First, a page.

Becky Garfinkel of Corona, Calif., was eating a packaged salad mix she’d bought at Target when she noticed something in it that definitely wasn’t lettuce.
“As I’m pulling to go stab another bite, I see a frog sitting in my salad plate after I’ve eaten almost the entire salad,” she told ABC7. She screamed and “threw up afterward because I was traumatized. I’m a vegetarian and I couldn’t believe there was a frog in there.”
Garfinkel’s husband rinsed the vinaigrette off the tiny, dime-sized frog, which was stiff and barely moving. Worried that the little guy might be dying, her husband performed “CPR” by pressing his fingertip on the frog’s chest. It worked. The frog took a breath and started moving again.
“I’m like, ‘Okay. We have to keep him,’” Garfinkel said. She named the frog Lucky, and he now lives in a terrarium that was previously home to the couple’s lizard.
“We’re such animal people,” she told Inside Edition. “We got him the moss he needed. He has a full set up. He’s eating. He’s climbing. It doesn’t seem like he went through something so shocking.”
Garfinkel is relieved she didn’t eat Lucky (frogs carry salmonella and other diseases that can make people sick, warns the Centers for Disease Control and Prevention). She said she will probably never eat another salad again.
Target and Taylor Farms, the company that made the salad mix, are looking into the matter.
Garfinkel isn’t the only salad eater who’s discovered a live frog amidst the greens.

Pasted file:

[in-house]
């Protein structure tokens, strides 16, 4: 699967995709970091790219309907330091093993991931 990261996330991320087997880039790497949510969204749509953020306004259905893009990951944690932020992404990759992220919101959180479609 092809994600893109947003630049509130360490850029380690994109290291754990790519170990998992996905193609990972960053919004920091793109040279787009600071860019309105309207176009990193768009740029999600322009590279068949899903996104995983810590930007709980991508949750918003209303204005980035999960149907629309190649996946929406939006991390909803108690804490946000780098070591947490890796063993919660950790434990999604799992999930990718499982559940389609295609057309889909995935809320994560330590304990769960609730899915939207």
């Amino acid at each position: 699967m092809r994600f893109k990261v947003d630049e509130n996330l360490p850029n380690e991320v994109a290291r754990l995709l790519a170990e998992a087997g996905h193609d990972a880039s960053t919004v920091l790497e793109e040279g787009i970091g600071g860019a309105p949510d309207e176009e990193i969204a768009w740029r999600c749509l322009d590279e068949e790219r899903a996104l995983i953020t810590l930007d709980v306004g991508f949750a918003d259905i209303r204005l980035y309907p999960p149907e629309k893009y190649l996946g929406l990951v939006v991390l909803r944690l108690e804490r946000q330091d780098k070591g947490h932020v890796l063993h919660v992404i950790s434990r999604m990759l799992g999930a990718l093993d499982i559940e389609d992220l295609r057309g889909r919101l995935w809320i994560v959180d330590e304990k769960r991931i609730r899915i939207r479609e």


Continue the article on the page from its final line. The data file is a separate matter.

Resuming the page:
Six years ago, another woman from Southern California found a live tree frog in a packaged organic salad she’d bought at a Costco in Alhambra.
“I saw two little eyes looking at me,” Liya Ma said at the time. “I screamed and I dropped it.”
Like Garfinkel, Ma kept the little frog as a pet, naming it Dave.
Back in 2008, Yvonne Brechbuhler of Brooklyn thought the critter in the organic lettuce she bought was a slug, but she was relieved when she realized it was a small frog.
She and her family were going to keep the frog, who they named Curious, as a pet, but decided he might need better care. They took Curious to a local animal facility that specializes in reptiles and amphibians. “It was very sad to see him go,” Brechbuhler said.
Lucky, Dave and Curious all probably managed to survive because no pesticides were used on the lettuce. However, at Babe Farms, which made the salad sold at Costco, the lettuce is washed three times and then goes through a centrifuge to dry it. A spokeswoman said it was “sensational” that Dave made it through this process alive.
“If you consider that he’s been under refrigeration … you go, `Holy cow, he’s one tough frog,”‘ Craig Wilson, vice president of food safety for Costco, said at the time.
The takeaway from these amazing frog survival tales? It’s a very good idea to carefully inspect organic lettuce before digging in. Who knows, you might not only get yourself a meal, but a new pet as well.
Photo credit: Pipsimv